by Laura Rodley
The chickens at Lucky B Farm lay their eggs according to the sun’s schedule. At peak season in summer, they lay 12 to 15 dozen a day. Right now as the sun sets lower in the sky earlier at night, they are laying three dozen eggs a day. As their laying schedule is determined solely by natural light, there are no lights kept on in their shed at night.
“I like my birds to be natural,” said farm owner Dennis Bruffee, best known as Denny. He bought the farm in 1984.
There are currently 200 hens, hybrids of six breeds, including Aracuanas, Rhode Island Reds and Barred Rocks. They were up to 350, but as some were older, they were culled. “Right now as we speak, there are eggs in the incubator and we’ll be up to 300 again.”
For 12 years, he has been selling vegetables at his busy self-serve roadside farmstand that he has grown at his five-and-a-half-acre farm along Route 112 in Buckland, MA, where he lives with his partner Linda Bickford. This year, he decided to just sell eggs.
He also has a cow and two calves, looking toward selling beef on the hoof, and raising beef for his family. The very tall half Holstein, half Black Angus heifer is two-and-a-half years old and named Rosebud. Rosebud’s back reaches up five feet tall, almost to his shoulders, and weighs 1,300 to 1,350, due to her having Holstein bloodlines.
Rosebud bore a heifer calf in June that Bruffee named June, which he is going to keep. Because she produced an overabundance of milk, enough for two calves, Bruffee adopted a red and white Holstein bull calf from his nearby neighbors, the Willis’, who own Clessons River Farm. He put table salt on the calf’s back from its tail up to just behind its ears and placed the calf near Rosebud as her own calf was nursing. As it was early summer, Rosebud promptly licked the salt off, and in doing so, adopted the calf right away, “an instant adoption.” The calf also accepted her as its new mother.
Besides vegetables, eggs and now beef, Bruffee has also owned and raised Bluetick Coon Hounds at his farm. Kennel clubs have varying theories as to the exact origin of Bluetick Coon Hounds in the United States, most based on when George Washington was gifted two to five French hounds by the Marquis de Lafayette.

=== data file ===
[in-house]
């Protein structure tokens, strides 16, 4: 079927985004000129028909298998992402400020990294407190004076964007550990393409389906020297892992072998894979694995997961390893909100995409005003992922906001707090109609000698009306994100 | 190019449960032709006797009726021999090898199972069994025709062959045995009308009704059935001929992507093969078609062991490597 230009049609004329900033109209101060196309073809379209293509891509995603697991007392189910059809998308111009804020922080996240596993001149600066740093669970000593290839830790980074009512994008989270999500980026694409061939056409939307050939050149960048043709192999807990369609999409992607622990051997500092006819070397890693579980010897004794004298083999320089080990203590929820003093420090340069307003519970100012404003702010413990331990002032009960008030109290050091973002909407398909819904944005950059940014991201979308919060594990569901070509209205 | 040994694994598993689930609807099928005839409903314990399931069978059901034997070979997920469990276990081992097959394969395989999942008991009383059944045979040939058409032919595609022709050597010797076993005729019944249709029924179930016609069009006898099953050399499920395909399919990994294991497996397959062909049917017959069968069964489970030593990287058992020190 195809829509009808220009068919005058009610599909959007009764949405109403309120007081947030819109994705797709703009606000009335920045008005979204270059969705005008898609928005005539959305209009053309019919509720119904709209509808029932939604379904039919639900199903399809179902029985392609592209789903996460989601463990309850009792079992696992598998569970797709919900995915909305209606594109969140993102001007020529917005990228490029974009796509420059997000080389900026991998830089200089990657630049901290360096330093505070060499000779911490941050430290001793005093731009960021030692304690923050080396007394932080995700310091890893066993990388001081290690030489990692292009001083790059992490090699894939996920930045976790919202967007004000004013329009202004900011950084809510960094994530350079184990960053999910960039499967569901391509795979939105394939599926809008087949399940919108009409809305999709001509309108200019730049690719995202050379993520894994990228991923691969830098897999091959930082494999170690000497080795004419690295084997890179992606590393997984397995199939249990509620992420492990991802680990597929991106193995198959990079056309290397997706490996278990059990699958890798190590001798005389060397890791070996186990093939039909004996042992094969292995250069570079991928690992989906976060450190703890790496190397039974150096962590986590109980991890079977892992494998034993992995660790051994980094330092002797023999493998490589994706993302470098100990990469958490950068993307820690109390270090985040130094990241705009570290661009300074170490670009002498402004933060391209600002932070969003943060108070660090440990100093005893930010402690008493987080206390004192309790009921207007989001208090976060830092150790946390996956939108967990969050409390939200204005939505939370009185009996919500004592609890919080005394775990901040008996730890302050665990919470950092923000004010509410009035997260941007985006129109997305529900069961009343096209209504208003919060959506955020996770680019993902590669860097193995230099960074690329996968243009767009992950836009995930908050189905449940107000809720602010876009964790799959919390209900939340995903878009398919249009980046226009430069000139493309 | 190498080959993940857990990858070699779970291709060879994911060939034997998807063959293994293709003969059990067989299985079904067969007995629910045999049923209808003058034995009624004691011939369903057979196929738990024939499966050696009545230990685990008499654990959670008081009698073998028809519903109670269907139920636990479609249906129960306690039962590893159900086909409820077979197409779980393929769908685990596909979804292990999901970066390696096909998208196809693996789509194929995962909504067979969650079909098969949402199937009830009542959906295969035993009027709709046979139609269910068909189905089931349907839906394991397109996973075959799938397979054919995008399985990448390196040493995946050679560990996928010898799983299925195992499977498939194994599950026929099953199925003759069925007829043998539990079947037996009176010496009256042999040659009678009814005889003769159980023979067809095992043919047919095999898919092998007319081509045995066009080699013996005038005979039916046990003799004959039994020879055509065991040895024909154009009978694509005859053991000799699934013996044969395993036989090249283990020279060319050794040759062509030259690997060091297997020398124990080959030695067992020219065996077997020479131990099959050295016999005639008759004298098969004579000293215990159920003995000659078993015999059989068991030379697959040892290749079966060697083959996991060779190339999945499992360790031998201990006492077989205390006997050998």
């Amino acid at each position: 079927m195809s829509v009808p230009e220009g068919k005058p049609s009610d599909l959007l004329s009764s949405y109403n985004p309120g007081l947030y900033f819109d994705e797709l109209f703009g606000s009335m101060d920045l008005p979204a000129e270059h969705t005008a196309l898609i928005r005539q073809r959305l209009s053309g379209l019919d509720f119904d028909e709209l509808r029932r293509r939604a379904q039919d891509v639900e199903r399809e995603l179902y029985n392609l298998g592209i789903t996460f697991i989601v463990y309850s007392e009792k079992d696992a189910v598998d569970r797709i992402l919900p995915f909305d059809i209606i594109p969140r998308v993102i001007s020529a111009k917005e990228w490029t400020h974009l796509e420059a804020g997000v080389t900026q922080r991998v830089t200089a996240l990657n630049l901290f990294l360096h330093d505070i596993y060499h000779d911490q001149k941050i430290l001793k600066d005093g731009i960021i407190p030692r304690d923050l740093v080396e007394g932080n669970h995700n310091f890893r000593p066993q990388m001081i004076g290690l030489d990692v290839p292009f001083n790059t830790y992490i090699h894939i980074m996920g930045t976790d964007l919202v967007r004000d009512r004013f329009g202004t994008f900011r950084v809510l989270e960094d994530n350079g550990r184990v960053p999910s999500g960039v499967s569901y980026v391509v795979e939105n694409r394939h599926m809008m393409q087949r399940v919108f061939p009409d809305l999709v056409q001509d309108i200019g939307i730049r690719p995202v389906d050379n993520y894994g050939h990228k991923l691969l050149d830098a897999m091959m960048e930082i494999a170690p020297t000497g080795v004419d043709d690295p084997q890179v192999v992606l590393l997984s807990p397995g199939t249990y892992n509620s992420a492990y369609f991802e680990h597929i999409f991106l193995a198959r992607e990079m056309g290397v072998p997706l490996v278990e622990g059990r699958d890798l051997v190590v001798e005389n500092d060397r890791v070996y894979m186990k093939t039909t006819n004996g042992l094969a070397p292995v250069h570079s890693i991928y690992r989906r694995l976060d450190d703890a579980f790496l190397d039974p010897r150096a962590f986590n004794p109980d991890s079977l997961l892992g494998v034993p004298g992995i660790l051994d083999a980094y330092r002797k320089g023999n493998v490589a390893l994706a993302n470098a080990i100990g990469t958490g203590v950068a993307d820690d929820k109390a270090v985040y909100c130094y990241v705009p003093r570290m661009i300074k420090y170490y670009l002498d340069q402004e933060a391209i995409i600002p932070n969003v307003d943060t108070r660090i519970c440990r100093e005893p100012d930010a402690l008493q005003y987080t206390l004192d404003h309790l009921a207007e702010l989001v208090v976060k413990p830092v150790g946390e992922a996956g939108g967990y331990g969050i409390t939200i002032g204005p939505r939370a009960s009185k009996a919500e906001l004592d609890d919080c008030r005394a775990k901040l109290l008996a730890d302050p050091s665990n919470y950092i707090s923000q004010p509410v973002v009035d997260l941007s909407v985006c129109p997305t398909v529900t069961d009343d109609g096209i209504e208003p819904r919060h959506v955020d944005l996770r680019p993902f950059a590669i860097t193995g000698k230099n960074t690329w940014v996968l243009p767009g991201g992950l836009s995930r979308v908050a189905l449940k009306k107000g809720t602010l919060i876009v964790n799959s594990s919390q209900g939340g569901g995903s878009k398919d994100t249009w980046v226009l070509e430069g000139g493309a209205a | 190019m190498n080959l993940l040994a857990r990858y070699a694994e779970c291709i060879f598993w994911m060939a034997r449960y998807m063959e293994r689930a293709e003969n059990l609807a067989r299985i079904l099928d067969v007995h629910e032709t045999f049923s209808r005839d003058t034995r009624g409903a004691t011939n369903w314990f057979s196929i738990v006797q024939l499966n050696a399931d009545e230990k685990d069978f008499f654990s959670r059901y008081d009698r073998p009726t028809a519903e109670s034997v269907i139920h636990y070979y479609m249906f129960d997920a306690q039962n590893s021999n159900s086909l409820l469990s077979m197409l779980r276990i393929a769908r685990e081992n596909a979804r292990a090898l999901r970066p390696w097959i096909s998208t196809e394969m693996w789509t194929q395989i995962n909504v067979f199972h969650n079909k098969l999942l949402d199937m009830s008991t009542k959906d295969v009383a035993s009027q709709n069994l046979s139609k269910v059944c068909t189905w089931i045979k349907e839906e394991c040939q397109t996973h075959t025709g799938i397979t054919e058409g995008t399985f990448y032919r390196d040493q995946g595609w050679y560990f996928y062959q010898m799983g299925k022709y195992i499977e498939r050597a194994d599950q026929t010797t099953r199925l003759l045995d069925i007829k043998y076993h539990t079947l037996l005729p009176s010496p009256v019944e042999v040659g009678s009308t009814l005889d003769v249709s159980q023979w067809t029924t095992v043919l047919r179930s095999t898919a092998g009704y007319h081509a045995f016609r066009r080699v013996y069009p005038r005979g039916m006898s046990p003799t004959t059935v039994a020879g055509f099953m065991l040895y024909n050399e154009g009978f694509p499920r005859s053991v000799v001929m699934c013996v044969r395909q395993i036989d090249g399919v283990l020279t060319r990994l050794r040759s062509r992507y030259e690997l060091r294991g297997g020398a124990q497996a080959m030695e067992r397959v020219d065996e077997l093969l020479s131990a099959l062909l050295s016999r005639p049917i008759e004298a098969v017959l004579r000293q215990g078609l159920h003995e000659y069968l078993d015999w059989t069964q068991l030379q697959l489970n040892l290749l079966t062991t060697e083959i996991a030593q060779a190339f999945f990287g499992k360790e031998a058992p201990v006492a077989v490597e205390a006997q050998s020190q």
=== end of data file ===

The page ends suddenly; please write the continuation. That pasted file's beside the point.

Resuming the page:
Bruffee has a 10-year-old Bluetick Coonhound named Bluebell and a six-year-old named Bluebonnet from her litter. “I’ve had coon dogs and rabbit dogs since I was four or five years old. I come from a line of hunters, who hunted coon and rabbit and deer, all around Western Massachusetts.”
He is also raising Mottled Houdans, a breed of chickens that originated from the village of Houdan in France. They are mottled black and white, slightly resembling the checkerboard harlequin design, with a crest and flowing muff. Another outstanding characteristic is that they have a fifth toe. They are good layers of white eggs.
“When I was a little boy, I remember sitting at home with my grandmother and looking at a box of pictures. There was a picture of my father, about the same age I was at the time, holding a chicken I’d never seen before in my life,” said Bruffee. His father informed him that it was a Mottled Houdan rooster whose name was King. Although it was strikingly beautiful, his father couldn’t enter it in shows because it had a crooked toe.
When Bruffee entered 7th grade, he saw a catalog that sold Mottled Houdans and promptly ordered some. “I started showing them in fairs and won every place I went because no one else had any of that breed.”
He’s raising more Mottled Houdans now, and trying to, “Bring that breed back to make it a better looking bird,” he said. They are kept in their own pen.